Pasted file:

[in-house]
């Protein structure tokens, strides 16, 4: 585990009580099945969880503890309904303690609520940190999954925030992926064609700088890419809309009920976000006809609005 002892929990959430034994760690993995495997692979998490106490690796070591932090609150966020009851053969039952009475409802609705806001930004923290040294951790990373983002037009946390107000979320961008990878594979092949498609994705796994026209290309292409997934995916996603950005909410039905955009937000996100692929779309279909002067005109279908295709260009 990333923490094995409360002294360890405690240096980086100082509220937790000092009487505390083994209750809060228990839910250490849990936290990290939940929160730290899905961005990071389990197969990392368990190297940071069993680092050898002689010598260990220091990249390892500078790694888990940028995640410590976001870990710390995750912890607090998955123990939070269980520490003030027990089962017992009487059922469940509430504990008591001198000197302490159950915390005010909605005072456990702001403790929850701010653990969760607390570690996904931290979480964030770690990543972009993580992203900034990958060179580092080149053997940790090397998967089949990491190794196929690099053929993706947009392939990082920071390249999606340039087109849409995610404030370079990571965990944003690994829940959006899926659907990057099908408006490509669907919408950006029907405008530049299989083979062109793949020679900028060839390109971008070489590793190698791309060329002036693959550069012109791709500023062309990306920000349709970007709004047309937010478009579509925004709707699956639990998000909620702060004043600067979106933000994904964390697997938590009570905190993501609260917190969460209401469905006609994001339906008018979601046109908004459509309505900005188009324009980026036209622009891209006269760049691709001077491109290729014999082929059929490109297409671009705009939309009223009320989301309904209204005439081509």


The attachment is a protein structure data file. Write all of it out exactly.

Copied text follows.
[in-house]
């Protein structure tokens, strides 16, 4: 585990009580099945969880503890309904303690609520940190999954925030992926064609700088890419809309009920976000006809609005 002892929990959430034994760690993995495997692979998490106490690796070591932090609150966020009851053969039952009475409802609705806001930004923290040294951790990373983002037009946390107000979320961008990878594979092949498609994705796994026209290309292409997934995916996603950005909410039905955009937000996100692929779309279909002067005109279908295709260009 990333923490094995409360002294360890405690240096980086100082509220937790000092009487505390083994209750809060228990839910250490849990936290990290939940929160730290899905961005990071389990197969990392368990190297940071069993680092050898002689010598260990220091990249390892500078790694888990940028995640410590976001870990710390995750912890607090998955123990939070269980520490003030027990089962017992009487059922469940509430504990008591001198000197302490159950915390005010909605005072456990702001403790929850701010653990969760607390570690996904931290979480964030770690990543972009993580992203900034990958060179580092080149053997940790090397998967089949990491190794196929690099053929993706947009392939990082920071390249999606340039087109849409995610404030370079990571965990944003690994829940959006899926659907990057099908408006490509669907919408950006029907405008530049299989083979062109793949020679900028060839390109971008070489590793190698791309060329002036693959550069012109791709500023062309990306920000349709970007709004047309937010478009579509925004709707699956639990998000909620702060004043600067979106933000994904964390697997938590009570905190993501609260917190969460209401469905006609994001339906008018979601046109908004459509309505900005188009324009980026036209622009891209006269760049691709001077491109290729014999082929059929490109297409671009705009939309009223009320989301309904209204005439081509």